Signing up for my first race and starting to (really) run at 29 years old was a humbling experience that taught me a lot about what it means to feel accomplished.

By Alyssa Sparacino
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I've never been a runner, and I never wanted to be a runner. Every memory I've ever had that's associated with running (and there aren't many) has been negative, or at best forgettable.

In middle school after a softball game, I remember someone telling me they thought I was going to fall on my butt when I rounded second base because I was leaning so far back as I ran. I joined the soccer team in high school because my friends were doing it, but on the first day of summer conditioning we had to run laps, and when nearly everyone was lapping me, I knew this was going to be a rough season. I gave it up after one year-turns out I'm not so great at the other skills you should have to play soccer either.

In college, I gave running another go-and immediately felt uncomfortable with the movements, got side cramps, and could hear nothing else besides my breathing. I tried to make it to this tree and then that tree, and somehow every step felt less fun than the one before it. I thought about my best friend (who, fun fact, has actually run a marathon on a treadmill before), who runs for fun. FOR FUN?! I just didn't get it.

Don't get me wrong, I love working out. I was a dancer and played softball growing up (way less running!), a cheerleading captain throughout high school, and today, I'm a certified personal trainer who hits up Spin studios, HIIT gyms, and cardio barre classes regularly. So what if I'm not a marathoner? I'm happy focusing on what I know I'm good at.

But this year, when a few non-runner friends recently started lacing up, I kept thinking, if they can do it, what's really holding me back? So, I started running in July (looking back, not sure why I chose the hottest month of the year) both on the treadmill and outside.

I chronicled my journey where any millennial would-social media-and found an instant sense of community and support. After I admitted to struggling through a bad morning run, one runner acquaintance messaged me: "We all have those days! Keep at it!" And another cheered me on with words of encouragement after an especially humid run: "Way to push through the weather and get out there and run today!" Best yet, after I completed my first 3-mile indoor run, I posted to Shape's private #MyPersonalBest Goal Crushers Facebook group about my success. It was intimidating to put myself out there. I kept thinking, "I'm excited about this accomplishment, but maybe it's not that big a deal." But I was pleasantly surprised to receive such warm and encouraging feedback from women I'd never met. "Great time! You should pat yourself on the back," said one. "Four weeks to 5K is PHENOMENAL. You are awesome!" wrote another. They were right-everyone needs to start somewhere, and the whole point of this challenge was for me to prove to MYSELF that I could do it, and darn it, I was doing it.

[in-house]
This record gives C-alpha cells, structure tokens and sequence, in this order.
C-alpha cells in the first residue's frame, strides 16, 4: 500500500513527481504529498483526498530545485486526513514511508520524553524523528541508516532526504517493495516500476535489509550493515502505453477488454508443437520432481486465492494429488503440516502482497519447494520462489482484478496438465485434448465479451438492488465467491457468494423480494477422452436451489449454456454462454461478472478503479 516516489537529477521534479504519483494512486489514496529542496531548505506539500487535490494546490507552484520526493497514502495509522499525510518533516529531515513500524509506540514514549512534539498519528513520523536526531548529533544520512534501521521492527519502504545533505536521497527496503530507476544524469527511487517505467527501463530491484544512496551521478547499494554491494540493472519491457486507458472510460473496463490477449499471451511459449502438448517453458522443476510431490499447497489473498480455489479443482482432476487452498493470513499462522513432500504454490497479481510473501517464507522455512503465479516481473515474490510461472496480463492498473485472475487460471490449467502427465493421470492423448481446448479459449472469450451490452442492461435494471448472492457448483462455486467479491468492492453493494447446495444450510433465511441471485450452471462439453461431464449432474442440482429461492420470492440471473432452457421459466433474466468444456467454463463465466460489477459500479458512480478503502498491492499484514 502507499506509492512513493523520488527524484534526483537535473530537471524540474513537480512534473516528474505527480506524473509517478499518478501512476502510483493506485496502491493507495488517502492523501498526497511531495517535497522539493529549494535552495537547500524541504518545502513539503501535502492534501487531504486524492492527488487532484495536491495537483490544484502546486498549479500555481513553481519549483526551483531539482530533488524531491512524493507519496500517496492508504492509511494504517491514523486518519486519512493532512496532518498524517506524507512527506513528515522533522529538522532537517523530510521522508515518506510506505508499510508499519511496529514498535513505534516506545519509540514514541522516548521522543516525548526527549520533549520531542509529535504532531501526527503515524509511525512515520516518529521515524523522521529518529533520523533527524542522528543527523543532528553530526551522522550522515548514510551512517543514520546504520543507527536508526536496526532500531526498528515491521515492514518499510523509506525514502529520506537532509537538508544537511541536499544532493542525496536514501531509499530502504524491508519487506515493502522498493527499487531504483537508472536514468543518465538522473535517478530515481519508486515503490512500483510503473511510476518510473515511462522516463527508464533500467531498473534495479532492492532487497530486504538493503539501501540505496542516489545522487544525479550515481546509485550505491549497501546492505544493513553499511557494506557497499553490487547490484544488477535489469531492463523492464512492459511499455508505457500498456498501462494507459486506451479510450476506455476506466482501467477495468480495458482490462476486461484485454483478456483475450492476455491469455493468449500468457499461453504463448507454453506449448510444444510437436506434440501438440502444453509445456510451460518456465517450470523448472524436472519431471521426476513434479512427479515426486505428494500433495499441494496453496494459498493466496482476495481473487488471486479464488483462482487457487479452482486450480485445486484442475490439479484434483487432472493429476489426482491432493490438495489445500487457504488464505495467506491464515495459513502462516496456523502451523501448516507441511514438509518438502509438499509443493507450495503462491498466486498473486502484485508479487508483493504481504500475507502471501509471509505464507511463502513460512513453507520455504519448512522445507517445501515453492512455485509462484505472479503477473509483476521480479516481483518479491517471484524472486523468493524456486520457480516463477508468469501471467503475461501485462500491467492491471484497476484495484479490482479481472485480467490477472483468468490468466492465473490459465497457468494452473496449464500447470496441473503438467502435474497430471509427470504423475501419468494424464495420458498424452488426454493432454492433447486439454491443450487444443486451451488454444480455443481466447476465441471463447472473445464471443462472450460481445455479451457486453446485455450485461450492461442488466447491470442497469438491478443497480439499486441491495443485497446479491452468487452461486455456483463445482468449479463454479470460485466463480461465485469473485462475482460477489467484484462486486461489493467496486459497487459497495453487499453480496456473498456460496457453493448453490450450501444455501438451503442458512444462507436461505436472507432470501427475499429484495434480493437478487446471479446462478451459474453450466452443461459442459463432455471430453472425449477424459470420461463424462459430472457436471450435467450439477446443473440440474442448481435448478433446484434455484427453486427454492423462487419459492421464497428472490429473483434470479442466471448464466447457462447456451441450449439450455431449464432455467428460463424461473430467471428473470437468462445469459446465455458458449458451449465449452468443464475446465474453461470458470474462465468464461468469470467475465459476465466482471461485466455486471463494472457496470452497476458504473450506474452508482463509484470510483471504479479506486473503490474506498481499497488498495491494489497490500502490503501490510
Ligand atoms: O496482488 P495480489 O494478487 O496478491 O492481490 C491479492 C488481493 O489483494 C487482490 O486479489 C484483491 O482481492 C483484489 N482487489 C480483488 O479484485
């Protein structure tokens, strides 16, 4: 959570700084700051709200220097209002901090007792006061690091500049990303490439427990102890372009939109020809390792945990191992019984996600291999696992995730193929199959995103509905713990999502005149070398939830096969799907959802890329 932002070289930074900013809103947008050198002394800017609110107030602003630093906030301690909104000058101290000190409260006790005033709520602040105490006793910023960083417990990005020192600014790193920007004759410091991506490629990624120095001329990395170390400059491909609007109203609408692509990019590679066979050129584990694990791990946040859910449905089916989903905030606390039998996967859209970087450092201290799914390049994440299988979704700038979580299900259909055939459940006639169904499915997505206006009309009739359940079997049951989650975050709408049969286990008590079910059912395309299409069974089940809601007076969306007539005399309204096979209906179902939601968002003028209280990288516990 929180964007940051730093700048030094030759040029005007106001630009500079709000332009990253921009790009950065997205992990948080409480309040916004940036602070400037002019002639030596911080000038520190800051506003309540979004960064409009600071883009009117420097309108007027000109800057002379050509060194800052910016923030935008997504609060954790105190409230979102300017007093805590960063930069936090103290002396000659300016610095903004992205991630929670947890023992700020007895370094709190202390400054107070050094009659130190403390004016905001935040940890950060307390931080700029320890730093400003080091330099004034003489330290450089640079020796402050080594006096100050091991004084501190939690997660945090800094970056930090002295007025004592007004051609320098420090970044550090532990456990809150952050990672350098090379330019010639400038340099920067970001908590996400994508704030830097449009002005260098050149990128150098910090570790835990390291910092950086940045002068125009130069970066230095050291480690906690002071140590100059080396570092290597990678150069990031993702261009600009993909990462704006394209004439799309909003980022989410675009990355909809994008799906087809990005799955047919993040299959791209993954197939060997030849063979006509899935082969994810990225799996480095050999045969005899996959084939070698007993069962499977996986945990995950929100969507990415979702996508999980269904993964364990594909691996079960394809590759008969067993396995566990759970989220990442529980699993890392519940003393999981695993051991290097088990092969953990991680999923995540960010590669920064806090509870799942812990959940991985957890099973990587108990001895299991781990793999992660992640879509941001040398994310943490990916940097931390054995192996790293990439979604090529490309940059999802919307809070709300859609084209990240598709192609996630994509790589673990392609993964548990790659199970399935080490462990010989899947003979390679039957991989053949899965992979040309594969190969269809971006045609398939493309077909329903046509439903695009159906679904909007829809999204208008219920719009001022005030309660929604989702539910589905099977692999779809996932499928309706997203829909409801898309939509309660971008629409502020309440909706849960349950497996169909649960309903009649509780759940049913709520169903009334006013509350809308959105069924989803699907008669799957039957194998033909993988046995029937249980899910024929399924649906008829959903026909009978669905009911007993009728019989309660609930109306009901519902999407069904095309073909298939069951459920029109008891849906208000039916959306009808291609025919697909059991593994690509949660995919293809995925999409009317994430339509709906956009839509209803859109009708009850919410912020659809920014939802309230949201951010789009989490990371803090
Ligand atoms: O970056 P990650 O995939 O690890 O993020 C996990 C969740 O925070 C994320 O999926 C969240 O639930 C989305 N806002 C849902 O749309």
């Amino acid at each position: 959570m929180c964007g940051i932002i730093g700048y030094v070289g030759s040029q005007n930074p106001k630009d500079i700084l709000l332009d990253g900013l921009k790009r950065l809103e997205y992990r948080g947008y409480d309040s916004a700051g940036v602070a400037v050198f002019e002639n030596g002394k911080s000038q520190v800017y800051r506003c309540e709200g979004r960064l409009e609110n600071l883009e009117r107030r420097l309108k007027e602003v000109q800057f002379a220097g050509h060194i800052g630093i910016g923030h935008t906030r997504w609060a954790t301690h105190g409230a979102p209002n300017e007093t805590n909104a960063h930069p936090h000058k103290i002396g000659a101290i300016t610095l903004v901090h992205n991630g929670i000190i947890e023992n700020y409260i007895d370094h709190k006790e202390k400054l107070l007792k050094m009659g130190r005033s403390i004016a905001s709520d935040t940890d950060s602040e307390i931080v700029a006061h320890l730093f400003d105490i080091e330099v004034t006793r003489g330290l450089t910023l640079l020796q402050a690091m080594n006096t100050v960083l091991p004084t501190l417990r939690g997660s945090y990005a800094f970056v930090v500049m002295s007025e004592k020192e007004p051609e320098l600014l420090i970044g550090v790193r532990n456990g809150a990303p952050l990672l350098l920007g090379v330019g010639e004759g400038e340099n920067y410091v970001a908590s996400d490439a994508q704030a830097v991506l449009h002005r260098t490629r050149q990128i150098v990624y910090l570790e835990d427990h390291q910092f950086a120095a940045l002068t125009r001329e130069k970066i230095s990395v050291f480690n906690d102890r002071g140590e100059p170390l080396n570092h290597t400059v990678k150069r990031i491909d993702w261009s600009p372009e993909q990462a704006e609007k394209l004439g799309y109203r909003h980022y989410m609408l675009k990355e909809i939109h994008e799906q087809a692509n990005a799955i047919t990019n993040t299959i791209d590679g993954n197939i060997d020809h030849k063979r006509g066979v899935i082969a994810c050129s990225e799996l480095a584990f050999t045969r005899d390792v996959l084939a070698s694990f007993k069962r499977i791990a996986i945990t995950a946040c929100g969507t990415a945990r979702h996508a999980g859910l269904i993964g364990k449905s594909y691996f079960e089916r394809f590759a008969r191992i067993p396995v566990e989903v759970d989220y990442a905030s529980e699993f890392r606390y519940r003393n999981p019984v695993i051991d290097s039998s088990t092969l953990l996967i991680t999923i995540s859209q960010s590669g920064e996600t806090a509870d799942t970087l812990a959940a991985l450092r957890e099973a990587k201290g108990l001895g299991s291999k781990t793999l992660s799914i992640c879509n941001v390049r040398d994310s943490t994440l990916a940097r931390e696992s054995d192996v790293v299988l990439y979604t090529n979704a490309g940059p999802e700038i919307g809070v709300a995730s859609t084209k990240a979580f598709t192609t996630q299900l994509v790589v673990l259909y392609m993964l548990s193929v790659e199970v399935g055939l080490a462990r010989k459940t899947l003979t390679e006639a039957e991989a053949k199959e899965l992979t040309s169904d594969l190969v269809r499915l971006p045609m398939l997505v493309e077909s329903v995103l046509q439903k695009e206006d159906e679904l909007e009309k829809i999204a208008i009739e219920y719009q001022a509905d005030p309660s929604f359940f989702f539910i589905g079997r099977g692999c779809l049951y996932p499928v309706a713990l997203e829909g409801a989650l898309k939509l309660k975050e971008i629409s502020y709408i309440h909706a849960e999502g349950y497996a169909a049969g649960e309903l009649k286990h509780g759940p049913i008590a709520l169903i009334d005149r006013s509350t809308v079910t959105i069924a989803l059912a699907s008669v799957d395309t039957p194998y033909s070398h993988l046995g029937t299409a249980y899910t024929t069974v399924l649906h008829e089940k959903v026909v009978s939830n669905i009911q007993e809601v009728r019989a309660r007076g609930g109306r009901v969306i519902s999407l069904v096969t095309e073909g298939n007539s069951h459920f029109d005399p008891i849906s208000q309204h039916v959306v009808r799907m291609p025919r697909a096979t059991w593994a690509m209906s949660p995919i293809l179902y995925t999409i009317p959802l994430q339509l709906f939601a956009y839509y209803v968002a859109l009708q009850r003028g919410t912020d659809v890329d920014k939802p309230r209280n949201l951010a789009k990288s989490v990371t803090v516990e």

All of this reenergized my commitment and helped me feel confident enough to sign up for my first 5K at the end of September. I stuck to my regular running schedule of three or four times a week-some solo weekend runs, buddy runs (my fave!), and treadmill runs. For a while there I was feeling like I'd never push past this wall I would hit midway through my outdoor runs. I was clocking a pretty speedy pace (so said my "real" runner friends), but I would end up stopping before my goal distance or time and wonder if I would get through the 5K without HATING every minute. I saw women crushing 7-mile recovery runs on Instagram (RECOVERY RUN?!) or I'd see friends who I know rarely exercise lace up and comfortably clock 5 miles like it's nothing. I couldn't help but compare myself-my stats, my form, my fitness. (Related: What Happened When Shape Editors Swapped Workouts for a Month)

This is a sport about numbers-race pace, split times, tempo runs, fastest mile, you name it-making it easy to compare yourself to others. While tracking these numbers is helpful for training purposes, and it was certainly a good insight for a beginner like me to quantify where I started (and where I hope to go), it also makes it incredibly easy to swap stats with your friends and potentially get down on yourself if you're "lagging behind."

Then, I reminded myself what Personal Best really means. It doesn't need to be a personal record, or any record for that matter. It's about being able to say, I did my best. I tried my best. I did it-period. Because here's the thing. I didn't start running with a set goal to be the best, or even better than the girl next to me. I started out with one humble goal: to just run.

That's what I did when I woke up bright and early one Sunday morning in September for my very first 5K. I ran, and faster than I had expected to (it's true what they say about the race day atmosphere pushing you). I looped around the tip of Roosevelt Island on a gorgeous fall day and crossed the finish line in just over 28 minutes, and I felt so proud. Not because I broke any real record-but because I broke my record. And you know what? I actually had fun.

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